The noise and fury around broadband over powerline has started to resemble hype around WiMAX and VoIP. However, there seems to be some serious problems with this technology, which we have often talked about. Even those who are in the business are saying that it is years before BPL becomes a viable option for sending bits down to consumer homes. Here is something from a New York Times article this morning, about broadband in Manhattan.
Consolidated Edison plans to begin testing the technology in a high-rise apartment building on the Upper West Side in the next several months. The utility decided to expand its use of the technology after a successful pilot program in Westchester County that began in July 2002 and cost $480,000, Con Ed officials said. While the technology is several years from being ready for widespread use, experts and regulators say it has potential.
Doesn’t it beg the question: if it is years away, isn’t that enough time for Bells to completely dominate the local access market through its fiber pipes? Ironically, the same technology points out that it isn’t costing Con-Ed to run the experiment. “In June, the New York State Energy Research and Development Authority gave $200,000 to Con Ed and Ambient to explore the technology,” The Times adds. In addition, imagine a utility company getting positive press. Why won’t they make positive comments, and share the glory.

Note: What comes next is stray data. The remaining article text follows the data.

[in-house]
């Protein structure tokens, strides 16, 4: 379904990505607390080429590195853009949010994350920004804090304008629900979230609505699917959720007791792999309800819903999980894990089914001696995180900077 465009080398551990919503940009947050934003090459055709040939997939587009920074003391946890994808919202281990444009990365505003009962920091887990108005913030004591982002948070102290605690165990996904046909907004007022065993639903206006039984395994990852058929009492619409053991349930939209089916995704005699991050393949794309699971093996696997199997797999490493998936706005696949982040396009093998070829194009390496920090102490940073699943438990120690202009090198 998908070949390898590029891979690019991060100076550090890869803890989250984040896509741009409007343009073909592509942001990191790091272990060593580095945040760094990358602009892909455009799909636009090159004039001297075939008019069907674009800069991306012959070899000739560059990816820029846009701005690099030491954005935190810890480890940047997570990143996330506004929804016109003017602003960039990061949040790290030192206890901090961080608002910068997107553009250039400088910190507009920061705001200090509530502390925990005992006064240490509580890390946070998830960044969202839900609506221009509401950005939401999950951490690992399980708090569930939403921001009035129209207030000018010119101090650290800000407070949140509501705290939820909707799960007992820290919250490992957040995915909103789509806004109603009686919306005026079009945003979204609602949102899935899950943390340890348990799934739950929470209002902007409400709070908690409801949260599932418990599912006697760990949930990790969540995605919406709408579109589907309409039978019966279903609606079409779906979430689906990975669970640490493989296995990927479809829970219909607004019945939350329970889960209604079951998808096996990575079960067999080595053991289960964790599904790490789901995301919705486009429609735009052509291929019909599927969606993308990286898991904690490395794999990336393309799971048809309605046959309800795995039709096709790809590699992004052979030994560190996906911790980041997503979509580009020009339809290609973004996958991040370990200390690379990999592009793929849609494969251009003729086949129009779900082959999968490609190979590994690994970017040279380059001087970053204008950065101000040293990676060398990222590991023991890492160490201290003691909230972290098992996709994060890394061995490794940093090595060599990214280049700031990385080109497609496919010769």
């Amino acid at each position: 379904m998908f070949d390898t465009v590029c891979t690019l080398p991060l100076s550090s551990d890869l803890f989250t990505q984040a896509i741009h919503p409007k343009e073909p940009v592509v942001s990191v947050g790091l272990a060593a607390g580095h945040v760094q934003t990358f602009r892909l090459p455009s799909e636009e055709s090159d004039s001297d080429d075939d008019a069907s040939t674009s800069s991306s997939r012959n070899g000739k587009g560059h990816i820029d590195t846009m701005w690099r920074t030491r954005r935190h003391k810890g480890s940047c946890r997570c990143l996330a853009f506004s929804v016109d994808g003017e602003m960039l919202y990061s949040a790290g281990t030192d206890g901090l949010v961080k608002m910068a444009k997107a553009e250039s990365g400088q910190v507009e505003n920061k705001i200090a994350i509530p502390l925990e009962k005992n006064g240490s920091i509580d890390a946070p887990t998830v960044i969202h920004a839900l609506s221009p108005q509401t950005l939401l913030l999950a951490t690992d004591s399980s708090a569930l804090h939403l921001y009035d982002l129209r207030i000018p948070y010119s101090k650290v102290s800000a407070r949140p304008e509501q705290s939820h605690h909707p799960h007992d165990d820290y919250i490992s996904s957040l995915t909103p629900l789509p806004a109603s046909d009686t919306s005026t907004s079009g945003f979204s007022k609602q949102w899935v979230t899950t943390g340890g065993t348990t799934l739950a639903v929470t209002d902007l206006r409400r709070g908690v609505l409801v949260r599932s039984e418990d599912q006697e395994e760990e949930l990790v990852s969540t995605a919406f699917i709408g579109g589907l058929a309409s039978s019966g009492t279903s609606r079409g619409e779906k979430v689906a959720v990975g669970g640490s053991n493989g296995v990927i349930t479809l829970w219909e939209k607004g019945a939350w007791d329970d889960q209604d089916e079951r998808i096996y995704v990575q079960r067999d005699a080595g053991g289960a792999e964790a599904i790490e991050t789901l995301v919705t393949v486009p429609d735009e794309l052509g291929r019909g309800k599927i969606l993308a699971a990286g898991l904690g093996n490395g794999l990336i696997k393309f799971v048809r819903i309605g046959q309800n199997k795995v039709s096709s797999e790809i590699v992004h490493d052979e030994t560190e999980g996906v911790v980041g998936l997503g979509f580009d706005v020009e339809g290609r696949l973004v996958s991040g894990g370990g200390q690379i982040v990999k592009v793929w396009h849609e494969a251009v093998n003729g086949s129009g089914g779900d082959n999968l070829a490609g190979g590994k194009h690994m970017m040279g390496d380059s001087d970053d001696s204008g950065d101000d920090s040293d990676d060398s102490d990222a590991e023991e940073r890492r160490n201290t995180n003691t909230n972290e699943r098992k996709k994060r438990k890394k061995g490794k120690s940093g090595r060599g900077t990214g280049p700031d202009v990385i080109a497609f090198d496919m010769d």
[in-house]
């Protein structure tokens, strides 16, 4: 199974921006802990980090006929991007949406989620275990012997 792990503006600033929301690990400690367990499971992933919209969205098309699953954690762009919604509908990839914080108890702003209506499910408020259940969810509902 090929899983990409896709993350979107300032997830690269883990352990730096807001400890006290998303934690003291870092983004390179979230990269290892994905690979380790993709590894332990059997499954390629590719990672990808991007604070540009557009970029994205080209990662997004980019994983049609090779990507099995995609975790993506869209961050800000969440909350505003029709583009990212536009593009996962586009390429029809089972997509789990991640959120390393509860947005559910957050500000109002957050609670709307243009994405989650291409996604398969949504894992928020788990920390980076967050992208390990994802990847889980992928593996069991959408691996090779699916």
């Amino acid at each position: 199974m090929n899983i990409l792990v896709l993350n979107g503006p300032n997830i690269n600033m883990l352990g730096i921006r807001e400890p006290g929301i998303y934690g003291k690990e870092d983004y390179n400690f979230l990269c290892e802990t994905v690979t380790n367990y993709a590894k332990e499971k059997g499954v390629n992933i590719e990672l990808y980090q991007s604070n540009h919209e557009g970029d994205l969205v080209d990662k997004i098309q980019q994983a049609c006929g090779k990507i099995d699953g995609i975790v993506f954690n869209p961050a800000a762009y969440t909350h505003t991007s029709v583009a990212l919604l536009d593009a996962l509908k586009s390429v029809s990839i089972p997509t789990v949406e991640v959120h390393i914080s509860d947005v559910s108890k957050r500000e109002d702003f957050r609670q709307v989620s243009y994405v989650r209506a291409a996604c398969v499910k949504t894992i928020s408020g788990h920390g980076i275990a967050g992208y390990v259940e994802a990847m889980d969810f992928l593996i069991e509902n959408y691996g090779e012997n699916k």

“I don’t think cable and D.S.L. companies are scared of this entrance by the utilities into the Internet market,” said Bruce Leichtman of the Leichtman Research Group, a broadband media research and analysis firm in Durham, N.H. “The reason is that this market is already largely taken.”